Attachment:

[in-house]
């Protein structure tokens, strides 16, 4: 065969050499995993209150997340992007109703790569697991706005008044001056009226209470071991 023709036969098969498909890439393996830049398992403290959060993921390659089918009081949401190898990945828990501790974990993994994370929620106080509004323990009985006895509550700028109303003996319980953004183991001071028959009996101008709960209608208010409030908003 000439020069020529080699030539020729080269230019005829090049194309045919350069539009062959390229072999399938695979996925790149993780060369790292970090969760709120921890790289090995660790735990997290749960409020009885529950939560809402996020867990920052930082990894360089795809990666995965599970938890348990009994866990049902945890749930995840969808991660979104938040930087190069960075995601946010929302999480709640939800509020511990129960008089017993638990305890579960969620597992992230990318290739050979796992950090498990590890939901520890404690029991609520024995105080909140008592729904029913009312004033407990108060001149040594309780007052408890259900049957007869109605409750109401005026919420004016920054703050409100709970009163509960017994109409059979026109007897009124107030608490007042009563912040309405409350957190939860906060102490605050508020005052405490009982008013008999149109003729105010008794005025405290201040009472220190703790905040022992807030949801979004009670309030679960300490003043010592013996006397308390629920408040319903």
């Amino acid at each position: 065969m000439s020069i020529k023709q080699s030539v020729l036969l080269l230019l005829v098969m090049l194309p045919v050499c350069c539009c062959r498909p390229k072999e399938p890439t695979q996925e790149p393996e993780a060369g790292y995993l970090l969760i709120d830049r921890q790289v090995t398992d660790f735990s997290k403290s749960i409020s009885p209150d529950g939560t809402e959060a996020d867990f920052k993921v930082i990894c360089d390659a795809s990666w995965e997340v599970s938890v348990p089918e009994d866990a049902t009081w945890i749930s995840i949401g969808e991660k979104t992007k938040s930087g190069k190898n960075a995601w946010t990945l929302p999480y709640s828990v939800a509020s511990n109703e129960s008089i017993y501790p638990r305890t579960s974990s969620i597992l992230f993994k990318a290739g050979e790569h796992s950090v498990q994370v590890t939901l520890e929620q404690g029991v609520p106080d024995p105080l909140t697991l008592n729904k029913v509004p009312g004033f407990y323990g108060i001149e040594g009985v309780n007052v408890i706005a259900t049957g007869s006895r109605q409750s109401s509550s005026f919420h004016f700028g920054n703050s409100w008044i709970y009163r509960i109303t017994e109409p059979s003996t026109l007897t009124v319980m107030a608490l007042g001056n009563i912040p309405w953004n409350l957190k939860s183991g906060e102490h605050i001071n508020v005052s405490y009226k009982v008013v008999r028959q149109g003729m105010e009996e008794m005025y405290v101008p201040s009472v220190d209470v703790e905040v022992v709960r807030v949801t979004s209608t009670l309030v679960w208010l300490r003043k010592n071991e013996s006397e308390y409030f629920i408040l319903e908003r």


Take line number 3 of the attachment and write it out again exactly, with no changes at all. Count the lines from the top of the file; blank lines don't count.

């Amino acid at each position: 065969m000439s020069i020529k023709q080699s030539v020729l036969l080269l230019l005829v098969m090049l194309p045919v050499c350069c539009c062959r498909p390229k072999e399938p890439t695979q996925e790149p393996e993780a060369g790292y995993l970090l969760i709120d830049r921890q790289v090995t398992d660790f735990s997290k403290s749960i409020s009885p209150d529950g939560t809402e959060a996020d867990f920052k993921v930082i990894c360089d390659a795809s990666w995965e997340v599970s938890v348990p089918e009994d866990a049902t009081w945890i749930s995840i949401g969808e991660k979104t992007k938040s930087g190069k190898n960075a995601w946010t990945l929302p999480y709640s828990v939800a509020s511990n109703e129960s008089i017993y501790p638990r305890t579960s974990s969620i597992l992230f993994k990318a290739g050979e790569h796992s950090v498990q994370v590890t939901l520890e929620q404690g029991v609520p106080d024995p105080l909140t697991l008592n729904k029913v509004p009312g004033f407990y323990g108060i001149e040594g009985v309780n007052v408890i706005a259900t049957g007869s006895r109605q409750s109401s509550s005026f919420h004016f700028g920054n703050s409100w008044i709970y009163r509960i109303t017994e109409p059979s003996t026109l007897t009124v319980m107030a608490l007042g001056n009563i912040p309405w953004n409350l957190k939860s183991g906060e102490h605050i001071n508020v005052s405490y009226k009982v008013v008999r028959q149109g003729m105010e009996e008794m005025y405290v101008p201040s009472v220190d209470v703790e905040v022992v709960r807030v949801t979004s209608t009670l309030v679960w208010l300490r003043k010592n071991e013996s006397e308390y409030f629920i408040l319903e908003r």